NewsPinellas County


Tampa Bay School Districts delay reopening: Will it help?

Posted at 6:44 PM, Jul 22, 2020
and last updated 2020-07-22 19:10:29-04

PINELLAS COUNTY, Fla. — Tampa Bay area school districts are making changes to delay the start of school as COVID-19 cases remain high.

Citrus County leaders voted Wednesday to move back the start of school until Thursday, August 20. Pasco County voted this week to shift the start of school back to Monday, August 24.

Hillsborough, Manatee and Hardee County School District leaders plan to meet Thursday to talk about delaying the start of school.

LIST: Delays, proposed first day of classes in Tampa Bay school districts

In Pinellas County, a decision could be made next Tuesday to shift the start back to August 24.

“We’re going to take the time we need and do it right,” Michael Grego, the superintendent of Pinellas County Schools explained. “Let’s let the numbers and the science kind of help dictate our decisions.”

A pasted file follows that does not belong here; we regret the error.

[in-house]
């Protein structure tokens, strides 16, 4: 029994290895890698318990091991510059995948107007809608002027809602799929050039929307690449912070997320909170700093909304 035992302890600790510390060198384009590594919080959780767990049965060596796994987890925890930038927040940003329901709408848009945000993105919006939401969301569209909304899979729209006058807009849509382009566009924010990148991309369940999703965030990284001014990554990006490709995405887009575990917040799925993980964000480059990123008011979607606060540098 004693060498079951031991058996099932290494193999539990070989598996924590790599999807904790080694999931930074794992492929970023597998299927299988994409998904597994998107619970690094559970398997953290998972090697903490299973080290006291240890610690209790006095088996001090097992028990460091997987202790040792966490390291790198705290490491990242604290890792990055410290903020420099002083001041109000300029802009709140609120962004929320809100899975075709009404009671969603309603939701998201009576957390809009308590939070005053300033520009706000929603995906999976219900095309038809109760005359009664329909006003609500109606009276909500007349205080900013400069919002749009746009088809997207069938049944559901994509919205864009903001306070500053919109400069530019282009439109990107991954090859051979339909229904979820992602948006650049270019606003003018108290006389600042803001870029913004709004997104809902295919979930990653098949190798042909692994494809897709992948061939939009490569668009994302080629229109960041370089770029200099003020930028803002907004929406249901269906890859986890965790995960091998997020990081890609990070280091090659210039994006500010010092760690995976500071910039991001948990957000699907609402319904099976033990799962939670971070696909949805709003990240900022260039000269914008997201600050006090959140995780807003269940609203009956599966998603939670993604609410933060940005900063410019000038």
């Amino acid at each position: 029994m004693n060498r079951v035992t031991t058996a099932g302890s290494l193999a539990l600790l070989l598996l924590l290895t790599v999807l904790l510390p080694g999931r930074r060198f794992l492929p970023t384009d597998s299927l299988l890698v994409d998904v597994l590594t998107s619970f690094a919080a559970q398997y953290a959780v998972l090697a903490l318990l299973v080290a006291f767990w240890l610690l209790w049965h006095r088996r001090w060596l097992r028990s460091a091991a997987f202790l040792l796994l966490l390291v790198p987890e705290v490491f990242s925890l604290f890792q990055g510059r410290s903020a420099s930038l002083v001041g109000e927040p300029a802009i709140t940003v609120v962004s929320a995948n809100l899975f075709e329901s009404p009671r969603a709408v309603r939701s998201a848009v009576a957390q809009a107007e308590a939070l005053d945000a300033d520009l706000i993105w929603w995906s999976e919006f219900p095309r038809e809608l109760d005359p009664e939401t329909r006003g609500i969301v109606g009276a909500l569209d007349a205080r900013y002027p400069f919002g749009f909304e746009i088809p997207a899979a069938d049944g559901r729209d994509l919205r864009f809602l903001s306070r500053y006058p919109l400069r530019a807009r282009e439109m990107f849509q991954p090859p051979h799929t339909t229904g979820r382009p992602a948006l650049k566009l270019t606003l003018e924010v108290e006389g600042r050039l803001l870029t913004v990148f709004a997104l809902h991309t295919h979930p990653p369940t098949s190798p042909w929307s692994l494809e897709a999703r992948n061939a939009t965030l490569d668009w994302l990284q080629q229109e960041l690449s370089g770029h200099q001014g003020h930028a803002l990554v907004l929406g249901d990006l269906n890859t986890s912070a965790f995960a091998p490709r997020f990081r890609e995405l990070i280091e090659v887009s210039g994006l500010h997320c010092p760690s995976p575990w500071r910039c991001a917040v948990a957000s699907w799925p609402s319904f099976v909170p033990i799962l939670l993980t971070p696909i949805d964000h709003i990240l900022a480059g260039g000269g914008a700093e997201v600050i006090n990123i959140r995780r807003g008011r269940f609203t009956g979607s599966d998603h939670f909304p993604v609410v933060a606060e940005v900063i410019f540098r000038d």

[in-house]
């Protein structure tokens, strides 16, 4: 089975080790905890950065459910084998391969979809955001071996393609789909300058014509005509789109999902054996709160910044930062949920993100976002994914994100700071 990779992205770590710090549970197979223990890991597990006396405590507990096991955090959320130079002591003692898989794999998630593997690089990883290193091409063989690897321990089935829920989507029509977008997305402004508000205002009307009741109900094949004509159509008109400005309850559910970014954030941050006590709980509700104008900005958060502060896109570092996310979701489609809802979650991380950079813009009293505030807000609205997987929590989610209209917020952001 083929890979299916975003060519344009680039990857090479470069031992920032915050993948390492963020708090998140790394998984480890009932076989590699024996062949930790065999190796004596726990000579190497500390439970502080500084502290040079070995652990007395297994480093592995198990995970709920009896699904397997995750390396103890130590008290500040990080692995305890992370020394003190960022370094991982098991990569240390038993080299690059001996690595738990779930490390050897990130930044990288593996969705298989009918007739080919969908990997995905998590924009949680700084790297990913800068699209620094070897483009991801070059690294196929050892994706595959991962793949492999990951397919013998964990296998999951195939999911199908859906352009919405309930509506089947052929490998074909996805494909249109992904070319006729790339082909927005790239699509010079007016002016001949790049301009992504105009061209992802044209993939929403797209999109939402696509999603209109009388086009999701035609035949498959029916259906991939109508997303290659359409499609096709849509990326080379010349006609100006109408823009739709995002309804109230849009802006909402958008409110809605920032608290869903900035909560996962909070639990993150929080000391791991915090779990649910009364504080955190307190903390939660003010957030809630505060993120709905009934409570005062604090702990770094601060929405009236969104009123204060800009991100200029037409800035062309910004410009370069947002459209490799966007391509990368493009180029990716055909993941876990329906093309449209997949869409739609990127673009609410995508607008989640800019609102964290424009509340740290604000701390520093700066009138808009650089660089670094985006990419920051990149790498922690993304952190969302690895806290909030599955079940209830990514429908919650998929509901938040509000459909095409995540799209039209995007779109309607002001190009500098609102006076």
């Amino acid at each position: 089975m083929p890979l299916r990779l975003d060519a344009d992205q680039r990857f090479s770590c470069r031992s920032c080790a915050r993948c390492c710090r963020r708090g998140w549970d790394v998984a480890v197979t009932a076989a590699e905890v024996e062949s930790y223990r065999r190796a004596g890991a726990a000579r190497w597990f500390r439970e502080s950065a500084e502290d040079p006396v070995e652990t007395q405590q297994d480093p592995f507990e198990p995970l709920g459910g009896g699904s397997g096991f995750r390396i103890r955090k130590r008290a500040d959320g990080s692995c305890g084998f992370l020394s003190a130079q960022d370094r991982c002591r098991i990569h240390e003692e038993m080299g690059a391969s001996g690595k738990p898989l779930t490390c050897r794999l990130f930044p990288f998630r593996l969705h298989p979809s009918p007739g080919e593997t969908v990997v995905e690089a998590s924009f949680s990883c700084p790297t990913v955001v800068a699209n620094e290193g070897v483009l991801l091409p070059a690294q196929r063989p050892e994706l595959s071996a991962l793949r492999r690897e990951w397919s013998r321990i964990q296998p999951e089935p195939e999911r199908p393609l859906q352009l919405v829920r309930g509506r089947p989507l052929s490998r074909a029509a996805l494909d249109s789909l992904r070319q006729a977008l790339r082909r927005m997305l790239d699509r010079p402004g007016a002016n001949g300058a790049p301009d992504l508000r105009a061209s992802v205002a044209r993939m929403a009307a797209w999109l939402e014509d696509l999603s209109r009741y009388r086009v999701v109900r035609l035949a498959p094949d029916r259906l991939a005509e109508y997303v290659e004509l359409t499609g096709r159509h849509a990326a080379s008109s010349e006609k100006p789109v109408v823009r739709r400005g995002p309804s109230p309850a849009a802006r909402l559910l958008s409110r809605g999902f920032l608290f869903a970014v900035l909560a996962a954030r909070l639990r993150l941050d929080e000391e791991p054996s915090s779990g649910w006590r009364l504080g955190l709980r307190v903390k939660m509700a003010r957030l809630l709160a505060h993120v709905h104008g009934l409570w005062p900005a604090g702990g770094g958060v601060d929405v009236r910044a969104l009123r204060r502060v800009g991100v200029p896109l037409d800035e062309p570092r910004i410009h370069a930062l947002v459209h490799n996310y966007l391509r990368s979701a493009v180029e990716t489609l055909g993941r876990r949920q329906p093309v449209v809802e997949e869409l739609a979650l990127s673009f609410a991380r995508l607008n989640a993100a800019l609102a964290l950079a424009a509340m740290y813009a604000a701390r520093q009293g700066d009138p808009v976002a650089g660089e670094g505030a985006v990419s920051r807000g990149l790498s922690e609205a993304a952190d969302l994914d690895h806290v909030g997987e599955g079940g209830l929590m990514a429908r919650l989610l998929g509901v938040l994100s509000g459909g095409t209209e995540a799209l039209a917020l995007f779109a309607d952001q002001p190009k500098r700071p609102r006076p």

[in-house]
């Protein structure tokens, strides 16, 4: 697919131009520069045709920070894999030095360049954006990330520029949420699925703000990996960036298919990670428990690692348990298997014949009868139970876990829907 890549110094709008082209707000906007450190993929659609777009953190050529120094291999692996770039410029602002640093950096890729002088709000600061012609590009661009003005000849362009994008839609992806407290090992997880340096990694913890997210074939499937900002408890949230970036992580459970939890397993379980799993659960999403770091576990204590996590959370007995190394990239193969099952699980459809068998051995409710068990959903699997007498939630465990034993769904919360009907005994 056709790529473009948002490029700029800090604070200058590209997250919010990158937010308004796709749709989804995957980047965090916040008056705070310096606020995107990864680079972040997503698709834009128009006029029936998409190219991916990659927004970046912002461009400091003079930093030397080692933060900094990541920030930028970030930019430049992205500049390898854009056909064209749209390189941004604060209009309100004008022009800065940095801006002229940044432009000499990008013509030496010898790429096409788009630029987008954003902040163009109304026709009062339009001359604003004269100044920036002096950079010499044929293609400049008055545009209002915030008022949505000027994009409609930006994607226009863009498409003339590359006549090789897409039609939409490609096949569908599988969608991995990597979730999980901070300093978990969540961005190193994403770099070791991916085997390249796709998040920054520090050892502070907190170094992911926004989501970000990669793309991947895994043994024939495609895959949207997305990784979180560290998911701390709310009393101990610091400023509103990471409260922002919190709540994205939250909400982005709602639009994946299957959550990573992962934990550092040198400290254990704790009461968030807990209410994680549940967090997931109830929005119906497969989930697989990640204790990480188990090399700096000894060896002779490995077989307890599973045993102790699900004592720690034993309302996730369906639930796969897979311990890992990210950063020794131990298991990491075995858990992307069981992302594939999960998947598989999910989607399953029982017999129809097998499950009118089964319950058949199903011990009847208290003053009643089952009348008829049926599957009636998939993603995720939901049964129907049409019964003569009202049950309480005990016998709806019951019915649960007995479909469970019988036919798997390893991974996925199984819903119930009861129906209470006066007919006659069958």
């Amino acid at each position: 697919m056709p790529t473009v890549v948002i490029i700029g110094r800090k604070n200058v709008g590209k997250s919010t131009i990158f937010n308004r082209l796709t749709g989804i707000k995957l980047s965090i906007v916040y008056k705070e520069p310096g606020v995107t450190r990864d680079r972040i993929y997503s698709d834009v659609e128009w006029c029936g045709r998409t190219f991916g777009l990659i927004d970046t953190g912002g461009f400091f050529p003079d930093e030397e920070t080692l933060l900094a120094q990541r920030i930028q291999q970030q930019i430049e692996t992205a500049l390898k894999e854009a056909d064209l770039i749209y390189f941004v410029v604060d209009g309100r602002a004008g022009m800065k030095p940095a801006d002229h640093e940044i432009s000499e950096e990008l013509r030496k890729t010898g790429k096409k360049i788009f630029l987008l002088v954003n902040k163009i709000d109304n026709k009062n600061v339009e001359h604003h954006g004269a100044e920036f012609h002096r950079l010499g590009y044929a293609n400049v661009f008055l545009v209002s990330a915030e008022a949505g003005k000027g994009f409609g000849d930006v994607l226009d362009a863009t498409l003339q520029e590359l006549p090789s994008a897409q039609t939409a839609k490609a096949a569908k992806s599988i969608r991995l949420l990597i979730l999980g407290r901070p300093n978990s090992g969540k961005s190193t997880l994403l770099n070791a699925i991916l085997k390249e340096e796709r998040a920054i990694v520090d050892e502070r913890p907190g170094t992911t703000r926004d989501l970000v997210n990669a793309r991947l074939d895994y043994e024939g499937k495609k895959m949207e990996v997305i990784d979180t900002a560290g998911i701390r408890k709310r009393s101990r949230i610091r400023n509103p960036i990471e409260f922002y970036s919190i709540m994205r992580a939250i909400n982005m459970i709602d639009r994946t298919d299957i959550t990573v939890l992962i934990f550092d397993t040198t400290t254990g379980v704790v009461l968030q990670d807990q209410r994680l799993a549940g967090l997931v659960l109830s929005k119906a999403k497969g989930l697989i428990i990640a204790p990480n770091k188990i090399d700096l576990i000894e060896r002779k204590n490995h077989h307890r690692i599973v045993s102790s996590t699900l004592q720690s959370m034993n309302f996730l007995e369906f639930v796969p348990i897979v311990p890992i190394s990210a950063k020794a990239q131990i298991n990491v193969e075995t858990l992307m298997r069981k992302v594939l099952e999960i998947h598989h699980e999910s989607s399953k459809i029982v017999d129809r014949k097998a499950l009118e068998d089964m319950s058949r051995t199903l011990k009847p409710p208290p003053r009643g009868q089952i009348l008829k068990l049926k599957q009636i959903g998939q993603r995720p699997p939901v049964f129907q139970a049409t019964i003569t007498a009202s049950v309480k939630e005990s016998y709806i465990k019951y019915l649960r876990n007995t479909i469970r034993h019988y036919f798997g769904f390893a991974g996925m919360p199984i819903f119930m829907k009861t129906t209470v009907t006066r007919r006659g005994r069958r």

Grego says in Pinellas County the decision to potentially push back school is related to the high number of COVID-19 cases and giving teachers and staff more time to prepare for a blended learning environment with some students enrolled in MyPCS, others enrolled in Pinellas Virtual School and the rest attending traditional classroom sessions.

But will it help?

Several teachers tell ABC Action News they don’t think delaying school by two weeks will make much of a difference— if any at all— in keeping kids safe.

“Schools are dense. Even if some students are learning virtually and the density won’t be as much, we’re still talking about hundreds of people in one location sharing air and then they’re going to go home,” high school science teacher Dr. Christy Foust explained. She is part of a group of teachers rallying to keep classes online until we see a two-week decline.

Local districts say their hands are tied in delaying the reopening much further because of an emergency order from Florida’s Department of Education mandating that schools open 5 days a week and specifically says “upon reopening in August.”

If cases spike too high, district leaders say switching to a fully online option is available.

“There is no one option. We’re planning on things we really don’t have control over and letting the science lead our decisions,” Grego said.

Brittany Medairies of Pinellas County says her 7-year-old daughter will return to the classroom whenever schools reopen. She says she trusts that education leaders will do what’s right to keep her daughter safe.

“I feel like as long as we’re doing the same social distancing we’re doing outside of school, it should be okay,” Medairies added.